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Toshiba Thrive tablet preview

Toshiba Thrive tablet preview

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Last week Toshiba revealed some more details on its long unnamed 10.1-inch Honeycomb tablet, including its $429 starting price, but this morning we got the real deal — some solid time with what's now officially called the Thrive. Sure, we had already seen the hardware back at CES, but it's now running Honeycomb 3.1 and packaged with a few of Toshiba's own apps. So is this tablet finally ready or does its extra heft immediately pull it out of the extremely fierce Android tablet race? Hit the break for impressions and a hands-on video.

Hardware

There are really no surprises with the Thrive's hardware, especially if you've read some of my previous hands-on reports. The tablet has an extremely comfortable rubberish back with raised diagonal lines. And while that may just sound like a nice description, it really makes the entire slab comfortable hold. It's certainly easier to grip than Moto's chiseled Xoom. But is that enough to erase the fact that the 0.6-inch / 1.6-pound tablet is about .27 inches thicker than both the 1.33-pound iPad 2 and 1.25-pound Samsung's Galaxy Tab 10.1? (Yep, that's the iPad and the Tab 10.1 stacked on top of the Thrive up there!) That ultimately comes down to personal preference and if you're into sacrificing thinness for the Thrive's full-sized ports.

Indeed, that seems to be Toshiba's major point of differentiation here. You'll see in the video and in the gallery below that the Thrive is well-stocked with full-sized ports, including USB 2.0, HDMI, and micro-USB jacks. It also has a SD card reader, 3.5mm headphone jack, and a docking port for its video / audio accessories. See, that extra width is good for something! The other major difference? The back cover detaches and you can swap in a new battery or buy a new color cover for $19.99.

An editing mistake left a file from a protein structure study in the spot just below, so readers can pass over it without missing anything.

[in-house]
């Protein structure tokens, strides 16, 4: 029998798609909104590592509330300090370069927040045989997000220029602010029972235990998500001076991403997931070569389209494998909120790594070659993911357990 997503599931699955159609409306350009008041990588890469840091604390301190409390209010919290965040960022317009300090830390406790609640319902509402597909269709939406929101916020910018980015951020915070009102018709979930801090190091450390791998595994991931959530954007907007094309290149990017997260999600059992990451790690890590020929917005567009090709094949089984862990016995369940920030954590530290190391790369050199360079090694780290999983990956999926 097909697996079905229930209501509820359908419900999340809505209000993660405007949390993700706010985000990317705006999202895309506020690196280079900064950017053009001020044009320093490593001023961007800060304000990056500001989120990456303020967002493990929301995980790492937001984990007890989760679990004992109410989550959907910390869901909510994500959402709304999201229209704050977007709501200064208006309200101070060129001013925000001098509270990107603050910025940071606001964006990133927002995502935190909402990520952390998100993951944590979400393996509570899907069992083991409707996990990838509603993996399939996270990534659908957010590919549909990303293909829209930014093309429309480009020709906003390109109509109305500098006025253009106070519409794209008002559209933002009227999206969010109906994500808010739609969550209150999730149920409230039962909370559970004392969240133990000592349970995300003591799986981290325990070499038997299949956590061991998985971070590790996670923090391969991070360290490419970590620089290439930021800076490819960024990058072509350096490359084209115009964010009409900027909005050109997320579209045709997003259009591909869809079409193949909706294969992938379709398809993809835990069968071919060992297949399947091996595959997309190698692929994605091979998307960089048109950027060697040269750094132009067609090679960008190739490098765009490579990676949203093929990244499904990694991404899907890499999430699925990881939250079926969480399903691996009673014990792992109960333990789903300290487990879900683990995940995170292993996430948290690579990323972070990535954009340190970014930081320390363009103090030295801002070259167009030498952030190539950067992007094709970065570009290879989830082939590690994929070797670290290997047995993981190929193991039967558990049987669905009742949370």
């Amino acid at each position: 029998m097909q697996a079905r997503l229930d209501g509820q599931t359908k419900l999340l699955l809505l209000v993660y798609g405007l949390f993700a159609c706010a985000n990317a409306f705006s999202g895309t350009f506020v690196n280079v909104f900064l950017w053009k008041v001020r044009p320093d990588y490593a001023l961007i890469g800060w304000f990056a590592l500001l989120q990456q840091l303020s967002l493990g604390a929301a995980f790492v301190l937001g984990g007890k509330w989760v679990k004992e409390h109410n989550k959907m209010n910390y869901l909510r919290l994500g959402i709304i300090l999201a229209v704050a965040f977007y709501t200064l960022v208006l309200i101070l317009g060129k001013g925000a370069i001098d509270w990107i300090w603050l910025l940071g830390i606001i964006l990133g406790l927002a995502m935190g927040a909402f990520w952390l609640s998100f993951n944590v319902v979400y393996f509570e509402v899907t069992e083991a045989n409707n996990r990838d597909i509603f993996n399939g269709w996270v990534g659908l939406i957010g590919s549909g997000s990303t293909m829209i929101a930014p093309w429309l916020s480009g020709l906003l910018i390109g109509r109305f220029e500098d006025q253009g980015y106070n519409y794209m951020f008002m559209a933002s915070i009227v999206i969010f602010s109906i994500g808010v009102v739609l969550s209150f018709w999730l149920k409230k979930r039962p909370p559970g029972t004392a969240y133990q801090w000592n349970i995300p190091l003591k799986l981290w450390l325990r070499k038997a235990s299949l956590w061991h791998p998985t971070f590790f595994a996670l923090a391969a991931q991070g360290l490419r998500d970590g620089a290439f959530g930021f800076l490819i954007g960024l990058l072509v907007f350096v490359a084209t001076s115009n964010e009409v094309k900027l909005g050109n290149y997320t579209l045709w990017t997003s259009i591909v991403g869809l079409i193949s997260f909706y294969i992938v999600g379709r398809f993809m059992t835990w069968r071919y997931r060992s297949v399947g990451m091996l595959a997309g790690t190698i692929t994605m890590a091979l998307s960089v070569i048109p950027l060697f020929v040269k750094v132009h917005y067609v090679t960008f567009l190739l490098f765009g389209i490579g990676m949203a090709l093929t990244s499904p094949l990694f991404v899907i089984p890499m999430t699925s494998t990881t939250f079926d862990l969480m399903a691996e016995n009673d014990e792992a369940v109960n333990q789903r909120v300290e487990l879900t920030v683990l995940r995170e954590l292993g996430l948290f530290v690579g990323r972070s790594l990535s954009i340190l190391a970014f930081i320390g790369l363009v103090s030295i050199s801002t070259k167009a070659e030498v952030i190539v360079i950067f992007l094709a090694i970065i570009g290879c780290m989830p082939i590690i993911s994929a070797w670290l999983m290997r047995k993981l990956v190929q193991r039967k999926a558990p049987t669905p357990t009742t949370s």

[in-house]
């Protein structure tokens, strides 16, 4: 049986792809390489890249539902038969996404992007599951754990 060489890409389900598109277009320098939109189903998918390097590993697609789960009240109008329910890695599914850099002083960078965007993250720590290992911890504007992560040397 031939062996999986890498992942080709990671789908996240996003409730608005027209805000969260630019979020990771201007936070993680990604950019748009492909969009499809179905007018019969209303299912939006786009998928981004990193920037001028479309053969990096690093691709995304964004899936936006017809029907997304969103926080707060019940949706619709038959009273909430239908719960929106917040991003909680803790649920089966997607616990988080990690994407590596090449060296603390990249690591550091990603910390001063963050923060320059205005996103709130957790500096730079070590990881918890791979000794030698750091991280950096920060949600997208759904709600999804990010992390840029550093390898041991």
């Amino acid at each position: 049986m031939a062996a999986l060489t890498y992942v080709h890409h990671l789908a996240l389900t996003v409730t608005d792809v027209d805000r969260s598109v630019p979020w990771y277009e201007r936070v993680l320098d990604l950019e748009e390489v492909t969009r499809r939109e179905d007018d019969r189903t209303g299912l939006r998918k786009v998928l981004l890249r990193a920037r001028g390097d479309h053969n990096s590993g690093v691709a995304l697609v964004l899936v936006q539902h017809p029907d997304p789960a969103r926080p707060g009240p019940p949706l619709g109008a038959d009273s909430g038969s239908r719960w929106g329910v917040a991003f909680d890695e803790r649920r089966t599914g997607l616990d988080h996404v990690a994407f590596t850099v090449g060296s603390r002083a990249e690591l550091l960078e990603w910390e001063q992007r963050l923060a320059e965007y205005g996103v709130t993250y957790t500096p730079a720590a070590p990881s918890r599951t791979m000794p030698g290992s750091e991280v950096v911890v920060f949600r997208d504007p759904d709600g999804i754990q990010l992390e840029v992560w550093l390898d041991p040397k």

Toshiba's claiming IPS-like quality on its 1280 x 800-resolution display, but it really doesn't seem as crisp as the panel on the iPad 2 or the Eee Pad Transformer. That said, it is quite bright and viewing angles seemed strong. As you can hear in the video, the screen is backed with some haptic feedback -- I tend to disable that with these tablets since I can't stand the sound when typing, but I realize I may be in the minority on that. Speaking of sound, the speakers actually sounded decent in the short demo.

Software

Software-wise, Toshiba's keeping things pretty true to the stock experience. There's no reskinning or additional widgets. However, it's preloading a slew of its own apps, including a pretty handy new File Manager. There's a brief look at that in the video below, but I'll be interested in testing how that works with peripherals when I get a review unit. Additionally, there's the expected e-reader and RSS apps. Oh, and while you have full access to the Market, Toshiba's got its own App Place, which is really a secondary store of handpicked apps. The company thought it would be useful to organize tablet apps in its own store, and if they can actually pull that off, it doesn't seem like such a bad idea, considering the Market is really disorganized when it comes to Honeycomb specific apps at the moment. The store was slow to load on the unit I saw, but hopefully that will be worked out before these head to retail.

Overall, performance seemed in line with the Xoom with 3.1 — transitions between screens was smooth, scrolling was snappy, and apps launched quickly. Of course, that makes sense since the Thrive also has a Tegra 2 processor and 1GB of RAM.

Outlook


At the end of the day the Thrive is just another Honeycomb tablet with some slight modifications, including full-sized ports, a swappable back / battery, and some extra apps. Those are notable differences, but something tells me they won't be enough to take most people away from the other very thin options out there. However, the 8GB version of the tablet will go for $429 when it hits in July, which will make it one of the cheaper Android 3.1 tablets on store shelves (the Eee Pad still has it beat at $399). And well, that South Park episode may have been right -- price may just be what makes Toshiba's tablet different for some.

Stay tuned for the full review in the next couple of weeks.


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